Search
close

Welcome to Atos Medical

Please, start by selecting your country.

International
Europe
Belgique (Français)
België (Nederlands)
Danmark
Deutschland
España
France
Italia
Nederland
Norge
Polska
Portugal
Schweiz (Deutsch)
Suisse (Français)
Suomi
Sverige
UK (English)
Asia
中文(大中華)
日本語 (Japan)
Americas
Brazil
Canada (English)
Canada (French)
USA (English)
Oceania
Australia (English)
New Zealand (English)
Other
International
Confirm your selection
  • Your Country:International
close

LitAlert #45

Communicative participation after total laryngectomy and COVID-19 impact

Dahl KL, Bolognone RK, Childes JM, Pryor RL, Graville DJ, Palmer AD. Characteristics associated with communicative participation after total laryngectomy. J Commun Disord. 2022;96:106184.

Individuals who undergo total laryngectomy (TL) are at risk of reducing interpersonal interactions, also called ‘communicative participation’ affecting their quality of life (QoL). After TL, most individuals use different communication competences to make themselves understood across various social settings, including supplementing spoken communication with writing, gesture, or other repair strategies. The Communicative Participation Item Bank (CPIB) is a validated tool to measure communicative participation. This study assessed which demographics, medical, social and communication characteristics are associated with communicative participation after TL using the CPIB tool. Additionally, it examined the impact of social distancing during the COVID-19 pandemic. The study showed that reduced CPIB scores were associated with younger age, less time since TL, a history of reconstructive surgery, poorer self-rated health, more depressive symptoms, worse quality of life and a weaker social network of friends. Furthermore, increased CPIB scores were associated with fewer non-spoken communication methods, higher levels of satisfaction with speech and communication, and better communicative effectiveness. Finally, there were non-significant differences in CPIB scores measured before and during the COVID-19 pandemic. The authors concluded that these findings could help clinicians identify patients at greater risk of reduced communicative participation and design interventions targeting this outcome.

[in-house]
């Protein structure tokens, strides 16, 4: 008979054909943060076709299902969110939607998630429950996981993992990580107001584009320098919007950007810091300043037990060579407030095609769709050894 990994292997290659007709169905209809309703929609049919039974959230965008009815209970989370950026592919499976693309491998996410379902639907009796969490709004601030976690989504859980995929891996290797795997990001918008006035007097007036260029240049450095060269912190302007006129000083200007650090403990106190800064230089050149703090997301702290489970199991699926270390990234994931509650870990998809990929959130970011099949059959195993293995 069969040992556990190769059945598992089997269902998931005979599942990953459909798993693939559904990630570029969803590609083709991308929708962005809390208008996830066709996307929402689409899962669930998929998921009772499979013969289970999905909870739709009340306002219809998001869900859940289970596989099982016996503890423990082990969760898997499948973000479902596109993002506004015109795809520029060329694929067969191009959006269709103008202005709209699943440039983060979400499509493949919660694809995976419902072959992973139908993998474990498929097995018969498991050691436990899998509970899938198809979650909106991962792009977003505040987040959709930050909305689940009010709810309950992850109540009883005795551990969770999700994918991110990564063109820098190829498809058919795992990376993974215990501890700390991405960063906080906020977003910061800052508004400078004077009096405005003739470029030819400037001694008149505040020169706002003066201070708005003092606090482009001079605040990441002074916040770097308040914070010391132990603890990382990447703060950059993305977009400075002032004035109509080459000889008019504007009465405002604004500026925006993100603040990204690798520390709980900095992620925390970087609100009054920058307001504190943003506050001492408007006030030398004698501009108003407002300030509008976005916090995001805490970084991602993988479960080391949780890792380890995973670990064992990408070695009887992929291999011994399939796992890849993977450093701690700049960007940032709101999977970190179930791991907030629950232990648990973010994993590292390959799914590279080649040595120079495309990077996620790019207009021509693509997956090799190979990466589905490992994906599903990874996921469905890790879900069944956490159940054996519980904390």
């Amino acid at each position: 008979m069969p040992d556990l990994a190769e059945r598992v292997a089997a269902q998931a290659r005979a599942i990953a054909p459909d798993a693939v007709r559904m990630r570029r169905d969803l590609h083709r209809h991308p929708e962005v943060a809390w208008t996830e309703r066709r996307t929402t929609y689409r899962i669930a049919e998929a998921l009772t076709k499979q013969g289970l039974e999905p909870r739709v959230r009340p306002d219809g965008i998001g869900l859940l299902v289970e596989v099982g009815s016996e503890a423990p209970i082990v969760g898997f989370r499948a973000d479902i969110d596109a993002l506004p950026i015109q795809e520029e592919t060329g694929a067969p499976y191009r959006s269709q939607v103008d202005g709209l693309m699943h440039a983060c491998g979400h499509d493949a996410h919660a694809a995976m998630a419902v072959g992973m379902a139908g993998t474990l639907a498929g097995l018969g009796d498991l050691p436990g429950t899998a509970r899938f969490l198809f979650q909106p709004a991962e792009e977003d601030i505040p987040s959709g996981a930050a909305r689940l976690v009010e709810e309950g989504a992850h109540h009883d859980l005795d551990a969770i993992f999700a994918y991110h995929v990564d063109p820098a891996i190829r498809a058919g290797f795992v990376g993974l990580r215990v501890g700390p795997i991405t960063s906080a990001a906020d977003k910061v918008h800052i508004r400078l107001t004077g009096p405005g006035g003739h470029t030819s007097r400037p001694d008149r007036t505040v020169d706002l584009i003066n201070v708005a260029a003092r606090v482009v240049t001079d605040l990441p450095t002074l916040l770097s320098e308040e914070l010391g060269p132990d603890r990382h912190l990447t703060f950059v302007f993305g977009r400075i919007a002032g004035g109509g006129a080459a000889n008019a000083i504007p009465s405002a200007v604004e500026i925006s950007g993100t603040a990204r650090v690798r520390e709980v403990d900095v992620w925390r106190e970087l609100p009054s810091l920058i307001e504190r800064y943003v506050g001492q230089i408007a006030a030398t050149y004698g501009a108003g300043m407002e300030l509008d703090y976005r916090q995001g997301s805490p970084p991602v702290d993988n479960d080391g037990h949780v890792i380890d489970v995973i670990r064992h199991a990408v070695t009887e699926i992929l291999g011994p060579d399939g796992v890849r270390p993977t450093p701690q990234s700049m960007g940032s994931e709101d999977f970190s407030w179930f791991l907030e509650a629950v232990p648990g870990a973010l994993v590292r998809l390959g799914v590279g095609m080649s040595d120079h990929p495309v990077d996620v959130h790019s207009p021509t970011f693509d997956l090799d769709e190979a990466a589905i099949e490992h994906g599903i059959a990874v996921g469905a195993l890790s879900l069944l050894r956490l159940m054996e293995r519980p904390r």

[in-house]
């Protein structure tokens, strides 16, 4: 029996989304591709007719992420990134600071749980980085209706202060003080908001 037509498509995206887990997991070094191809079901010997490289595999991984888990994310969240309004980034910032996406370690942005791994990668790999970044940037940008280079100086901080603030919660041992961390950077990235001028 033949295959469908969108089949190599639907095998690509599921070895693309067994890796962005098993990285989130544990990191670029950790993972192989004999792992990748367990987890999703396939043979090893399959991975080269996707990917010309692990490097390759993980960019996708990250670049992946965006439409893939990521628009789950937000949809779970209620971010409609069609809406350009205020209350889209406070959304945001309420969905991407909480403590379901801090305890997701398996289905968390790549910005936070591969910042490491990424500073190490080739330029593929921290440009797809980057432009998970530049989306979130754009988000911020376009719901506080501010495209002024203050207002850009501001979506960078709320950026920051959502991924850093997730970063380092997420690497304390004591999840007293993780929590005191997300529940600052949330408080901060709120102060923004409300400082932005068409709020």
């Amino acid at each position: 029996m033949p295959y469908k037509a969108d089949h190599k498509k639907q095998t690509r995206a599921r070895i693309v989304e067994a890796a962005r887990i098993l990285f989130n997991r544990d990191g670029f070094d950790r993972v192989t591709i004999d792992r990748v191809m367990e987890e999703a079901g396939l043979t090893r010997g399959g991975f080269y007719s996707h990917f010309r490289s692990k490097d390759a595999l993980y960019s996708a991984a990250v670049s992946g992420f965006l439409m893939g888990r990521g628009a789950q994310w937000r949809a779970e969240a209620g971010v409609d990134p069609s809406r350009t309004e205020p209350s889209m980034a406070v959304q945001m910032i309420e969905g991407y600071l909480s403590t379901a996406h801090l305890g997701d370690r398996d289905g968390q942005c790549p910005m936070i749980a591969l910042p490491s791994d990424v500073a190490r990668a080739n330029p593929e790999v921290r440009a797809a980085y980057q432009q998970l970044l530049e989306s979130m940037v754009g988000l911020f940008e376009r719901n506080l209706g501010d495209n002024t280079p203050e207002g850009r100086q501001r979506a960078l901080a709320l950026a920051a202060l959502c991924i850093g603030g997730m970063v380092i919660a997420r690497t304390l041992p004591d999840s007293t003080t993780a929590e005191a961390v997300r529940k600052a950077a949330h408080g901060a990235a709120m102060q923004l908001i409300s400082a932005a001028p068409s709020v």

Speech and swallowing outcomes following pharyngolaryngectomy and total laryngectomy

Layton T, Thomas R, Harris C, Holmes S, Fraser L, Silva P, et al. Functional Outcomes Following Total Laryngectomy and Pharyngolaryngectomy: A 20-Year Single Center Study. The Annals of otology, rhinology, and laryngology. 2022:34894211072987.

Pharyngolaryngectomy (PL) and total laryngectomy (TL) are central surgical techniques in treating advanced laryngeal cancer. However, they are associated with impaired speech and swallowing, thus impacting patient quality of life (QoL). This study systematically analyzed functional speech and swallowing outcomes in salvage and primary resections of the pharynx across 20 years to understand which factors influence functional outcomes. The analysis of 155 patients showed poorer speech and swallowing outcomes with more radical pharyngeal resections since lower proportion of patients used surgical voice rehabilitation (SVR) undergoing Total PL (TPL) as compared Partial PL (PPL) and TL. Increased chronic swallowing difficulties in patients undergoing TLP since a lower proportion managed a normal diet compared with PPL and TL. A higher use of SVR use was observed in primary procedures and an increase in the proportion of patients managing a normal diet compared with salvage procedures. Regarding reconstructive methods, free tissue transfer increased successful use of SVR in patients undergoing PPL and TPL compared with regional flaps. Moreover, free tissue transfer improved swallowing function in TLP since a higher rate of obtaining a normal diet in TPL and PPL was observed compared to regional flaps. The authors concluded that radical pharyngeal resection and prior radiotherapy carries a substantial risk of incurring impaired speech and swallowing in patients.

Cost-effectiveness of Provox ActiValve  

Mayo-Yanez M, Chiesa-Estomba C, Lechien JR, Calvo-Henriquez C, Vaira LA, Cabo-Varela I. Long-term outcomes and cost-effectiveness of a magnet-based valve voice prosthesis for endoprosthesis leakage treatment. Eur Arch Otorhinolaryngol. 2022.